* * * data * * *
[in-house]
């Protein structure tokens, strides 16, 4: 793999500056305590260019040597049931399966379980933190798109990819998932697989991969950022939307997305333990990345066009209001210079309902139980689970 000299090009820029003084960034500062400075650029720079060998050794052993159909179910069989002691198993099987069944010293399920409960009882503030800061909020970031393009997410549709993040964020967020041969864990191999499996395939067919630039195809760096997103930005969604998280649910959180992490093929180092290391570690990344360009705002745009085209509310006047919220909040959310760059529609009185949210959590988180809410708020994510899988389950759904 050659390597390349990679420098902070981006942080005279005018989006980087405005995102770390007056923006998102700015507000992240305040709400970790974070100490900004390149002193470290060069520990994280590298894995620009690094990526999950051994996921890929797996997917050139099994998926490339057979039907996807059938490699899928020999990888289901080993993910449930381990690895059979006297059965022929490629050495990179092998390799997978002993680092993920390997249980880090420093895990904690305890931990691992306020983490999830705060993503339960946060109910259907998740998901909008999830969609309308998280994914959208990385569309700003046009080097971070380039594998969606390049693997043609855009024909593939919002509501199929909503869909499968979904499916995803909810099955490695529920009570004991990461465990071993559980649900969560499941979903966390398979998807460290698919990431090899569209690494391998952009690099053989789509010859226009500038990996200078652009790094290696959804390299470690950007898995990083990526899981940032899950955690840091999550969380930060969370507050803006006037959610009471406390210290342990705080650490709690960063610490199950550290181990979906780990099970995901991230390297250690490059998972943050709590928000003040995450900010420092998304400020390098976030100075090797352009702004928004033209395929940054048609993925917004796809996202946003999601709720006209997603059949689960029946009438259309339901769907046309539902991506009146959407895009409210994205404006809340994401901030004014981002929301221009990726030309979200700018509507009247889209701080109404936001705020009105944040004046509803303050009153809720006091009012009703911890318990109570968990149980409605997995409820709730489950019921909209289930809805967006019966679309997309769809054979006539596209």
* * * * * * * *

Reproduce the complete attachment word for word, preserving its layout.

[in-house]
């Protein structure tokens, strides 16, 4: 793999500056305590260019040597049931399966379980933190798109990819998932697989991969950022939307997305333990990345066009209001210079309902139980689970 000299090009820029003084960034500062400075650029720079060998050794052993159909179910069989002691198993099987069944010293399920409960009882503030800061909020970031393009997410549709993040964020967020041969864990191999499996395939067919630039195809760096997103930005969604998280649910959180992490093929180092290391570690990344360009705002745009085209509310006047919220909040959310760059529609009185949210959590988180809410708020994510899988389950759904 050659390597390349990679420098902070981006942080005279005018989006980087405005995102770390007056923006998102700015507000992240305040709400970790974070100490900004390149002193470290060069520990994280590298894995620009690094990526999950051994996921890929797996997917050139099994998926490339057979039907996807059938490699899928020999990888289901080993993910449930381990690895059979006297059965022929490629050495990179092998390799997978002993680092993920390997249980880090420093895990904690305890931990691992306020983490999830705060993503339960946060109910259907998740998901909008999830969609309308998280994914959208990385569309700003046009080097971070380039594998969606390049693997043609855009024909593939919002509501199929909503869909499968979904499916995803909810099955490695529920009570004991990461465990071993559980649900969560499941979903966390398979998807460290698919990431090899569209690494391998952009690099053989789509010859226009500038990996200078652009790094290696959804390299470690950007898995990083990526899981940032899950955690840091999550969380930060969370507050803006006037959610009471406390210290342990705080650490709690960063610490199950550290181990979906780990099970995901991230390297250690490059998972943050709590928000003040995450900010420092998304400020390098976030100075090797352009702004928004033209395929940054048609993925917004796809996202946003999601709720006209997603059949689960029946009438259309339901769907046309539902991506009146959407895009409210994205404006809340994401901030004014981002929301221009990726030309979200700018509507009247889209701080109404936001705020009105944040004046509803303050009153809720006091009012009703911890318990109570968990149980409605997995409820709730489950019921909209289930809805967006019966679309997309769809054979006539596209």